Florida prison officials have been stepping up their censorship of the Militant. Most recently, they impounded the Sept. 17 issue and the newspaper is fighting to overturn the decision. At least 18 issues of the Militant have been impounded there over the last two years. All but five of those bans were overturned by the prison system’s Literature Review Committee.
In impounding the Sept. 17 issue, prison authorities cited two articles — one on a rally against solitary confinement in California and one on a hunger strike of Ukraine film director Oleg Sentsov, imprisoned by the Russian government of Vladimir Putin, demanding freedom for all Ukrainian political prisoners there, even though previous issues with articles on the same topics weren’t censored.
Authorities in Florida clearly hope that the time and money required to fight each impoundment — based on utterly false accusations that the Militant encourages violence or is “dangerously inflammatory” — will wear down the Militant and give prison bosses free rein over what prisoners can read.
“We will continue to fight and to win against the censorship, and to press authorities there to follow their own rules,” Militant editor John Studer said Oct. 9. “The fact that the Review Committee overturns the vast majority of the impoundments means they should tell prison wardens to stop the impoundments in the first place.
“We are fighting for the constitutional right of prisoners to read material of their choosing, not just those that prison and government officials prefer,” he said. “They have a right to form their own opinions, to know what is going on in the world.”
“We are asking supporters of democratic and political rights, unions, church groups as well as civil liberties organizations to send letters calling on the Literature Review Committee to overturn the latest impoundment,” Studer said.
As a result of previous fights by the Militant and by inmates there and other supporters of prisoners’ rights, the New York State Department of Corrections explicitly states in their guidelines that the Militant is one of the publications that “shall generally be approved,” Studer noted. “The Florida Literature Review Committee can instruct wardens to stop singling out the Militant for censorship.”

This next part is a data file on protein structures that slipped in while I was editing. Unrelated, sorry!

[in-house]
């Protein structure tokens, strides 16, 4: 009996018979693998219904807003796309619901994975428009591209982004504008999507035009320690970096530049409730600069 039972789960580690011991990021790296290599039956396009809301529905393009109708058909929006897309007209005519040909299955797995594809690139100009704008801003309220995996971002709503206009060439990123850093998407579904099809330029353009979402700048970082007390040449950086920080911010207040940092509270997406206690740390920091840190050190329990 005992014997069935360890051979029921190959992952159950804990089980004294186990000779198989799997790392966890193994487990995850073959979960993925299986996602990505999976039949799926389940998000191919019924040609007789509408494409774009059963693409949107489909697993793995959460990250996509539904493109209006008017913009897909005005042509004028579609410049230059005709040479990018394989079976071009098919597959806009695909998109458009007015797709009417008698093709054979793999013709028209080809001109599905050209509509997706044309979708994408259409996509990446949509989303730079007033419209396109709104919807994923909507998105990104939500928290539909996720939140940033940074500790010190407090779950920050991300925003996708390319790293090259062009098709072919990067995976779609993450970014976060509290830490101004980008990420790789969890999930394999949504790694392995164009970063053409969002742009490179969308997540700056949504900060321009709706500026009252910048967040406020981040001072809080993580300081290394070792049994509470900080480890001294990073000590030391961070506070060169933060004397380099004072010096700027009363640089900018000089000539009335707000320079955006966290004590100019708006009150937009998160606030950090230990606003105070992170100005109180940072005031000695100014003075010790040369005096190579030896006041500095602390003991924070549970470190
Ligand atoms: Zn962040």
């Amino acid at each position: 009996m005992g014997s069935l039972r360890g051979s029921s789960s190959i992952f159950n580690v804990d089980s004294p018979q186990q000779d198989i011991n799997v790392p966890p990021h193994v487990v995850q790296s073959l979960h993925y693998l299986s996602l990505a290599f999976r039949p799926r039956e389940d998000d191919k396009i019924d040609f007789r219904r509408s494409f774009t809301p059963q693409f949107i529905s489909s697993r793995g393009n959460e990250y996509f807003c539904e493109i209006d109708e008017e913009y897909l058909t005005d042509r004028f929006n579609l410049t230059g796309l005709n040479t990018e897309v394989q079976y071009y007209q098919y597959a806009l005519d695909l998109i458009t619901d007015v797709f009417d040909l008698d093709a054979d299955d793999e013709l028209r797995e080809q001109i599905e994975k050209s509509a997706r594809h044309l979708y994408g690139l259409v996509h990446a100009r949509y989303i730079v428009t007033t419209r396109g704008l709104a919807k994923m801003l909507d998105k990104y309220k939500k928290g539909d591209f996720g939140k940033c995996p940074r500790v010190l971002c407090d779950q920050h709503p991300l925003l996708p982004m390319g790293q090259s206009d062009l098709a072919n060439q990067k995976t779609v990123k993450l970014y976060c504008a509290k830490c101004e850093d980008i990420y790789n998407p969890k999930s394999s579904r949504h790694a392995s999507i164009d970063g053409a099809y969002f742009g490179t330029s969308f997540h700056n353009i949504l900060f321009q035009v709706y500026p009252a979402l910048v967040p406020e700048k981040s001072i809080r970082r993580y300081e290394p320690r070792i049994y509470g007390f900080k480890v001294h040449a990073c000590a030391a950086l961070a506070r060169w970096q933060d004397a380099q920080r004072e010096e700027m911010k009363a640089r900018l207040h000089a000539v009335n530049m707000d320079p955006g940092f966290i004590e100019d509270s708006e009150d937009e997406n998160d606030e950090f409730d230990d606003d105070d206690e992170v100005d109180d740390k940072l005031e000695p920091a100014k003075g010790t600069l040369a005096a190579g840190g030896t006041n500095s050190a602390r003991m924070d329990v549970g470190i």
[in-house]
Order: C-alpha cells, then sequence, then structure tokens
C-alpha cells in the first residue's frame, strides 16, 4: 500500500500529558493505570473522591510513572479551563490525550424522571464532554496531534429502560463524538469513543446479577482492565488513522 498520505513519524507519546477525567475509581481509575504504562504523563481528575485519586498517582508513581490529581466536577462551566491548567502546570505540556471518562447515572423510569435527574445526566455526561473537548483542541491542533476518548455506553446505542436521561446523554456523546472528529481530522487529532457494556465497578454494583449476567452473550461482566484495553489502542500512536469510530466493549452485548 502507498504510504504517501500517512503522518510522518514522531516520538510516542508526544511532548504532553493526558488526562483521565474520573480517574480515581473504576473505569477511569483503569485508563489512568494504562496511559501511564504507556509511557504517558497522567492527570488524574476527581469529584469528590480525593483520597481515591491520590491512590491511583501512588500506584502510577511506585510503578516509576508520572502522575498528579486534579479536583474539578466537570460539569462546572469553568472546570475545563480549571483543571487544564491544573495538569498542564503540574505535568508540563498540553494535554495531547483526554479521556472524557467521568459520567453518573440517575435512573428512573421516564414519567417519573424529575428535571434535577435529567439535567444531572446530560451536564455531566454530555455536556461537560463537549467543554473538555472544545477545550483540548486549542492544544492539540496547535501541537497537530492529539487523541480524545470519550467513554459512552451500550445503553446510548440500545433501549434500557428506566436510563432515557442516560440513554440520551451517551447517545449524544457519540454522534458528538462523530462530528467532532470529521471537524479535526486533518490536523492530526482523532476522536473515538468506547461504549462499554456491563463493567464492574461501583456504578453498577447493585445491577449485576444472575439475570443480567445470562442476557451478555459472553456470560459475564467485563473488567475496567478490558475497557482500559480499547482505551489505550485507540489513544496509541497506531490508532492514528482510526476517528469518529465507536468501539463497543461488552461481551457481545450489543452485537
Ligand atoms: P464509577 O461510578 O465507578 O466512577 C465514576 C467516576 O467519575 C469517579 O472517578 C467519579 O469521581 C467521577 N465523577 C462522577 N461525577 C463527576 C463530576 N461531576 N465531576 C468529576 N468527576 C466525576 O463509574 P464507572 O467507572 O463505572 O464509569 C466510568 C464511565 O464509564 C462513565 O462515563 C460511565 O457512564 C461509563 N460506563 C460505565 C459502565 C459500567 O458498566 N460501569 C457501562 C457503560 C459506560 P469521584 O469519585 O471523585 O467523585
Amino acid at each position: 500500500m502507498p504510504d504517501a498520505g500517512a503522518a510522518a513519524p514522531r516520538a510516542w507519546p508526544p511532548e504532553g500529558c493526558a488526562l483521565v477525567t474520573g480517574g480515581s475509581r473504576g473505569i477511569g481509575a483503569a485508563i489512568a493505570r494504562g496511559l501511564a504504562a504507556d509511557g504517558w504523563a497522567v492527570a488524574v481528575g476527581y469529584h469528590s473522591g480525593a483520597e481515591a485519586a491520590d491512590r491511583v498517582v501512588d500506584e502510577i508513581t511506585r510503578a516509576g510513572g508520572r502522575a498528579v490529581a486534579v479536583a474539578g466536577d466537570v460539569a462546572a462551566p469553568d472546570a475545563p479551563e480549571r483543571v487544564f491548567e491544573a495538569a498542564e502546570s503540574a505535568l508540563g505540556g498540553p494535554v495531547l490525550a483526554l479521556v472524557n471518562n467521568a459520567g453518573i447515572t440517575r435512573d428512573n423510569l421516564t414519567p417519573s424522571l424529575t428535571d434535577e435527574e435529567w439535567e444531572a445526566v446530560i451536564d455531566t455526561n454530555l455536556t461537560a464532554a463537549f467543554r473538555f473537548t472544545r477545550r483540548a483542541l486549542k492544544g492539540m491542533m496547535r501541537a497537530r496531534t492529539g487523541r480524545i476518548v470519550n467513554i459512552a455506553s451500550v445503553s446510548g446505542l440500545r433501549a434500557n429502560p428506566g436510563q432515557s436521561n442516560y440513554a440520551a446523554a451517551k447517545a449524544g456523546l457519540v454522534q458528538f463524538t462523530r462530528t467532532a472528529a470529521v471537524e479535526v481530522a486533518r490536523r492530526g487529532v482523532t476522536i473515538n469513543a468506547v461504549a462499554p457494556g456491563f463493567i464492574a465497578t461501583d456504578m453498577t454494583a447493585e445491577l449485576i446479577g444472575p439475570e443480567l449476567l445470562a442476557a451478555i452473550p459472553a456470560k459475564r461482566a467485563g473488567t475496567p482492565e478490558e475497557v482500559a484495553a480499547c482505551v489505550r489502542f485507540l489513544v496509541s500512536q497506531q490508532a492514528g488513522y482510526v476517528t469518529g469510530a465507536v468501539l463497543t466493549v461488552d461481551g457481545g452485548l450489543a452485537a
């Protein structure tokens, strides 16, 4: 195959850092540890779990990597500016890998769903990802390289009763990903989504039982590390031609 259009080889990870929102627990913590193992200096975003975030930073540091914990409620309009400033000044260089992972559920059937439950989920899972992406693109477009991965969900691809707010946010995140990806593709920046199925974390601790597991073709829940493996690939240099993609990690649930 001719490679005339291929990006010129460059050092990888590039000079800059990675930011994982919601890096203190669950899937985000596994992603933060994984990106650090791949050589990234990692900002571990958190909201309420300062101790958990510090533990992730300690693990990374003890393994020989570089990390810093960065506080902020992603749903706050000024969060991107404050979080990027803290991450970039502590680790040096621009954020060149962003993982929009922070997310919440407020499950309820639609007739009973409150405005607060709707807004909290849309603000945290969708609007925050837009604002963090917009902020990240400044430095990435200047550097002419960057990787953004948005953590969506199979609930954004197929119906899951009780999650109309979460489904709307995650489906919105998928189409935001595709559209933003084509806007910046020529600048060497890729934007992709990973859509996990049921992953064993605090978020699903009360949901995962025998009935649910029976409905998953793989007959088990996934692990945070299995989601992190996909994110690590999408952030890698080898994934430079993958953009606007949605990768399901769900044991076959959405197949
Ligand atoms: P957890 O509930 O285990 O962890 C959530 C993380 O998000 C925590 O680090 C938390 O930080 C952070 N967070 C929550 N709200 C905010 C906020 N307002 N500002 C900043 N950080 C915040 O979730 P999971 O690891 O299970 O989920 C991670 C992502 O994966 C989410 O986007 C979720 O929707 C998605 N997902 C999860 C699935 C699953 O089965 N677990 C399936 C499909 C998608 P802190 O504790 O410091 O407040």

This fight for freedom of speech and freedom of the press in Florida prisons takes on added importance because of attacks by prison officials in other parts of the country.
Democratic Party governor of Pennsylvania Tom Wolfe and prison officials there announced severe restrictions on books, periodicals and letters last month. The nearly 47,000 prisoners in the state are no longer allowed to receive any letters, cards or photos directly from friends and relatives. State officials claimed that literature and mail was coming in bathed in drugs, and guards got sick when they touched them.
Mail to workers behind bars now has to be sent to Smart Communications in St. Petersburg, Florida. Smart will scan the mail, and any photos and clippings, and send digital files back to Pennsylvania officials, who are supposed to print them out and give them to inmates.
Mail from lawyers is to be opened and photocopied by guards in front of the prisoners. In a gross violation of attorney-client privilege, prison officials will keep the originals.
Pennsylvania prisoners can no longer order books and periodicals directly from book and newspaper publishers like the Militant, nor can they receive donated books from Pennsylvania volunteer programs like Books Through Bars, and Book ‘Em. Instead, they have to ask prison authorities to order publications. If approved, prisoners have two days to pay in full.
New York state and Maryland officials also tried earlier this year to require prisoners to buy books only from a handful of approved vendors, who had an extremely limited selection, mostly self-help, comic books, and religious texts. The programs were rescinded after civil liberties and prisoner rights groups protested.
To help build this fight, the New York Militant Labor Forum is hosting a panel discussion Oct. 13. Speakers include James Tager, deputy director of Free Expression Policy and Research at PEN America; Justin Mazzola, researcher at Amnesty International USA; and Willie Cotton from the Socialist Workers Party.
Supporters of the rights of workers behind bars can organize similar programs in their areas and look to involve labor activists, union officials, church groups and other. This can help get out the word and more letters of support.
Send letters to Dean Peterson, Library Services Administrator, Florida Department of Corrections, Attn: Literature Review Committee, 501 South Calhoun Street, Tallahassee, FL 32399-2500, via email to Allen.Peterson@fdc.myflorida.com, or via fax at (850) 922-2121. Please send a copy and a contribution to continue this battle to the Militant.